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The ‘solar canals’ making smart use of India’s space

The harsh midday sun beats down on a small, dusty village in Gujarat, western India, lines of blue solar panels on steel support structures snake their way to the horizon. The panels cover the top of irrigation canals, gleaming like iridescent mirrors. This small village of 40 homes with thatched walls and tin roofs, and lumbering stray cows, was one of rural India’s many communities who, until recently, did not have electricity. But now a lamp lights each home so children can study at night, and farmers can milk their cows long after sunset.

India has relied traditionally on coal-fired power plants, which generated 72% of the country’s electricity in 2018-19. India’s combination of abundant sunshine – about 300 sunny days in a year – and a large energy-hungry population makes it an ideal location for solarThe country’s solar capacity reached 36.6GW at the end of the first quarter of 2020, with the aim of growing to 100GW by 2022.

But one of the main challenges in building solar farms is finding the right place to do it. The land is relatively expensive in India and often has multiple owners, so the purchase of land involves many formalities. India’s high population density also puts pressure on the land, with an average of 464 people per square kilometer. Rooftop solar panels are one solution, but sunny space atop buildings is limited too.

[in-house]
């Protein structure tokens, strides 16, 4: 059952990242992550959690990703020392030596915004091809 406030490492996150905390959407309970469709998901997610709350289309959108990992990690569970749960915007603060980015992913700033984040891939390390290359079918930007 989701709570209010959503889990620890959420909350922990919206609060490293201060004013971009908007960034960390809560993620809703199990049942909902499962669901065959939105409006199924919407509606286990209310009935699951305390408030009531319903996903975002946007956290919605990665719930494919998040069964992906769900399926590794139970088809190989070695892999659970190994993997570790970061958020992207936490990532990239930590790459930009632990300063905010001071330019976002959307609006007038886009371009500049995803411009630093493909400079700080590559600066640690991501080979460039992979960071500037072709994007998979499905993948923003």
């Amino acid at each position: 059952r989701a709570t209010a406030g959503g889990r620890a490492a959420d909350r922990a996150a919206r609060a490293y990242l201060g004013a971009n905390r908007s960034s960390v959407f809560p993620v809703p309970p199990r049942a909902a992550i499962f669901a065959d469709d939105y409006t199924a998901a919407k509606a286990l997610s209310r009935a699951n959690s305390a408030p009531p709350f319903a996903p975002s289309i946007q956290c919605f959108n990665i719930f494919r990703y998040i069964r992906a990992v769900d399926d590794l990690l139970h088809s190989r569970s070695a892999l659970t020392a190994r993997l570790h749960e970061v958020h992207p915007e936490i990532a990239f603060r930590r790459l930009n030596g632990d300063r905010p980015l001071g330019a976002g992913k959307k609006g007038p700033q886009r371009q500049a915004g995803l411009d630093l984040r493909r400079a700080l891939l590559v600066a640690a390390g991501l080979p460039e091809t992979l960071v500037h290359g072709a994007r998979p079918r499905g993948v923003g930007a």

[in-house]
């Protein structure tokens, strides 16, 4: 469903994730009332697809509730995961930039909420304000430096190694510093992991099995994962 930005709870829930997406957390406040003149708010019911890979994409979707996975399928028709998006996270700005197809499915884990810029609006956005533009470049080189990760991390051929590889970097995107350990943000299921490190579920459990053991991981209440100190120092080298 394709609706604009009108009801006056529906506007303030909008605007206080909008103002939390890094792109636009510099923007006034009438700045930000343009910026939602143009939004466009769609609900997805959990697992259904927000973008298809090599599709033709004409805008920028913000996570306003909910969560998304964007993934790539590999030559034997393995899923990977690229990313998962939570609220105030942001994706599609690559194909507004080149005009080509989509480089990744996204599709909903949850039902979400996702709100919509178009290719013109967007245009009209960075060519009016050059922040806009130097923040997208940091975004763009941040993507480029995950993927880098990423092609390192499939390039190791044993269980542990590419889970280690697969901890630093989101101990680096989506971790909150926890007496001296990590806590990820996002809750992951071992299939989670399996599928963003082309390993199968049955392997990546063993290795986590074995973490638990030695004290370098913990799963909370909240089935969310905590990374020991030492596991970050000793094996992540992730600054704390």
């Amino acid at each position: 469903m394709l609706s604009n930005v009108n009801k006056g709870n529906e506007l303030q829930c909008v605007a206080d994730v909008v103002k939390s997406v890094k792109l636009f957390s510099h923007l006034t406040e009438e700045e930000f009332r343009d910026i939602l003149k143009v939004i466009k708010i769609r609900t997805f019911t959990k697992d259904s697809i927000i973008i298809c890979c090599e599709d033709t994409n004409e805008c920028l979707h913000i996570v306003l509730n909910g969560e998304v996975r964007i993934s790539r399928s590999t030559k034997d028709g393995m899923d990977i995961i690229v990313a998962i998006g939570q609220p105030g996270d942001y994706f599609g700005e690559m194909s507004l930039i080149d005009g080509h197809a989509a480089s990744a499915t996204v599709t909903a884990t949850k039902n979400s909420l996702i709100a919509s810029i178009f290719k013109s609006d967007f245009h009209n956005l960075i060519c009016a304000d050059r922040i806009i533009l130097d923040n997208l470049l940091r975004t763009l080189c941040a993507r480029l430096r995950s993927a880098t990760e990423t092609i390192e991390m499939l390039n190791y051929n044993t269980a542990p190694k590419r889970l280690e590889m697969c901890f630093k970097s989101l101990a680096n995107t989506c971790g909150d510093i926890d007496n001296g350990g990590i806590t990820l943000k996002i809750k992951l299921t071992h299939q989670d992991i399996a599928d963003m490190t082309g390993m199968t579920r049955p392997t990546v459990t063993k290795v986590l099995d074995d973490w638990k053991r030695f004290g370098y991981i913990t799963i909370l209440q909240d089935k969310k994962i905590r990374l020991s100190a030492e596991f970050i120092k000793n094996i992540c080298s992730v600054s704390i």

In Gujarat, the answer has been to cover its canals with solar panels, as a solution that saves land, water, and carbon emissions in one.  In the last few years, the solar energy market’s focus has shifted from large-scale utility projects to smaller projects that make more innovative use of space, says Payal Saxena, manager of the strategy consulting at Gensol Engineering, and canal-top solar is a prime example.

A pilot 750m stretch in Gujarat in 2014 led to the first large-scale canal-top solar power plant in the Vadodara district of Gujarat in 2015, at a cost of $18.3 million. The long stretch of the canals leading off the Narmada River enables electricity to be extracted at multiple points, says Manik Jolly, chief executive of Grassroots and Rural Innovative Development, who was involved in the first Narmada River canal project.

The energy generated from the solar canal can provide electricity for farmers during the energy-intensive irrigation season, and out of season the electricity can be fed into the state grid, sold to distribution companies, or used by the canal authority, says Jolly. Since this power is generated in a rural area, the transmission losses are reduced and the local grid is strengthened.

Since the first solar canal project, a number of others have been commissioned in India, including a 100MW canal-top solar power project atop the branch canals off the Narmada River, stretching for a distance of 40km, at an estimated cost of 1bn Indian rupees ($13.9m/£9.3m). Overall, Gujarat has more than 80,000km of canals meandering through the state. According to Gujarat State Electricity Corporation, if 30% of this were converted to solar, 18,000MW of power could be produced, saving 90,000 acres of land.

Mutual benefit